As Pennsylvania prepares to award its first licenses for the fledgling medical marijuana industry, Lehigh University intends to partner with one of the potential growers in the Lehigh Valley to study the effect of the drug on children with autism.
While some parents of autistic children have preached the benefits of cannabis for years, Lehigh’s Dean of Education Gary Sasso confirmed Monday that the university wants to collect some of the first quantitative data on the controversial drug therapy. Pennsylvania is one of the few states that specifically allows children with autism to be treated with cannabis.
He said the anecdotal evidence is interesting, because marijuana appears to lack the side effects of the pyschotropic drugs that are accepted in the treatment of autism. But, he cautioned, the effect of marijuana is largely unknown, underscoring the need for the study.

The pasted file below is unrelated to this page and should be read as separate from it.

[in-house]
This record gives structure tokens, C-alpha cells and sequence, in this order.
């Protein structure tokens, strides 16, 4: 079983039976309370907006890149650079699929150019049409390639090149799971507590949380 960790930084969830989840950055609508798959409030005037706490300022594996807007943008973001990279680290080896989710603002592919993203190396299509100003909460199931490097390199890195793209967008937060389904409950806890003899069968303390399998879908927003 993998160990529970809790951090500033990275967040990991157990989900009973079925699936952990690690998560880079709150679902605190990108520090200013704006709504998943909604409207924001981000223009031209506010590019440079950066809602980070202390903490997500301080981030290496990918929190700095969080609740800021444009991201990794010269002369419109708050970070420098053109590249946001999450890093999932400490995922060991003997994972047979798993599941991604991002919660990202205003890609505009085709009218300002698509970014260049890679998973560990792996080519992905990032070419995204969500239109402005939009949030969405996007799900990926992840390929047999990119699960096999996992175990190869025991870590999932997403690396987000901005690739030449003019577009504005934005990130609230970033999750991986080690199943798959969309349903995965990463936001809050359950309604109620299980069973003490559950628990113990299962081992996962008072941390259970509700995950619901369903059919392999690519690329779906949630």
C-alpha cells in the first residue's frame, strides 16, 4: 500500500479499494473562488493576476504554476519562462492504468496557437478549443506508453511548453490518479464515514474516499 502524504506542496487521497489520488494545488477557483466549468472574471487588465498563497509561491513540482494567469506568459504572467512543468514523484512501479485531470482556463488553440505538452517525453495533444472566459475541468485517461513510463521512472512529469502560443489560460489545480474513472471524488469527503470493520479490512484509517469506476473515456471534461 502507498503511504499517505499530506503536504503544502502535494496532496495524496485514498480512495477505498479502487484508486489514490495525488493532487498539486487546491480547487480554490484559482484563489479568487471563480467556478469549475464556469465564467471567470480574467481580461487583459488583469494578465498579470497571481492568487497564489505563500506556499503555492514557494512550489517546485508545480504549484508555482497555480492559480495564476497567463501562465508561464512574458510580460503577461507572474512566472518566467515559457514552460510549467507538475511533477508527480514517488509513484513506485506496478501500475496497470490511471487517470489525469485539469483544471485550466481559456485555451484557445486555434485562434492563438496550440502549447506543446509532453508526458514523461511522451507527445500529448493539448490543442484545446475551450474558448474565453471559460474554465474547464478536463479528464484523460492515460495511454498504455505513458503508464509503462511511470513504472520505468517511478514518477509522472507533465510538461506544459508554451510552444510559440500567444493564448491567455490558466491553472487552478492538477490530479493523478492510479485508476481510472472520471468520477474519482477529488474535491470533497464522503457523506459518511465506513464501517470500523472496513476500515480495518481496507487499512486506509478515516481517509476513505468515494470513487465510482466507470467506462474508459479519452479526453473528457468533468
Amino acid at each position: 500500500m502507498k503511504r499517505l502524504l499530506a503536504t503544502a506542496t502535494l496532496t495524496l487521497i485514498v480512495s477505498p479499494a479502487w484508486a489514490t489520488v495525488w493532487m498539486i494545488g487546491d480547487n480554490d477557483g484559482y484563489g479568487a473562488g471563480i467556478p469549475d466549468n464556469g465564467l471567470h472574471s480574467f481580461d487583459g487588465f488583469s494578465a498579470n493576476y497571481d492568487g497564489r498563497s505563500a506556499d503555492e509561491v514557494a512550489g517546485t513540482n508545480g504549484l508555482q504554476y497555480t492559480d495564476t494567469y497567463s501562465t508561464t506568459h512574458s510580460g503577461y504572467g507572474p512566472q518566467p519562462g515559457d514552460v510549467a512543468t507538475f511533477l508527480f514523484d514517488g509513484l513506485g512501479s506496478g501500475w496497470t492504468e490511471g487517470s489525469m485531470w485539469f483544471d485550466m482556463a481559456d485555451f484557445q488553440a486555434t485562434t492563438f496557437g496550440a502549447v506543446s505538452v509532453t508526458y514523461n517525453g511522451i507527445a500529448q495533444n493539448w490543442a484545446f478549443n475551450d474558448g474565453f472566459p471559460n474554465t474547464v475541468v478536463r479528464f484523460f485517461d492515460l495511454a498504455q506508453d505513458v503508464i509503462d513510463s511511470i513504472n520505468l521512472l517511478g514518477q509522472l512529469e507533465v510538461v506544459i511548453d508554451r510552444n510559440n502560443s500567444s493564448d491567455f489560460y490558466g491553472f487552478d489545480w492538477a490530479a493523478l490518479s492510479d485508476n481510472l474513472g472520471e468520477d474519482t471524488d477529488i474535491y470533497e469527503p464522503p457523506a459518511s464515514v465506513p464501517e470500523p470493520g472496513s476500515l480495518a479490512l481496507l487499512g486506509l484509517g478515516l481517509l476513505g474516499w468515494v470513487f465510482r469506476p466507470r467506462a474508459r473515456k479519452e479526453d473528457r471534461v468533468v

If it proves to be safe, “does it mitigate some of the major characteristics of autism — social reluctance, language [challenges] and other stereotypical behaviors they sometimes engage in?” he said. “We have that kind of expertise to do that.”
Lehigh has been working with autistic children for years under its Center for Promoting Research to Practice and has organized annual workshops and other symposiums on the topic. Its professors conduct research and work with children at the Centennial School, a Lehigh-governed facility that serves children with autism and behavioral challenges.
Sasso said Lehigh would be working with BioGreen Farms, which is competing for a license to grow marijuana in Williams Township. BioGreen, which includes local developer Lou Pektor, has as a medical director Dr. Sue Sisley, who has agreements with other applicants for studies.
Sisley is a member of the steering committee at Thomas Jefferson’s Lambert Center for the Study of Medicinal Cannabis and Hemp.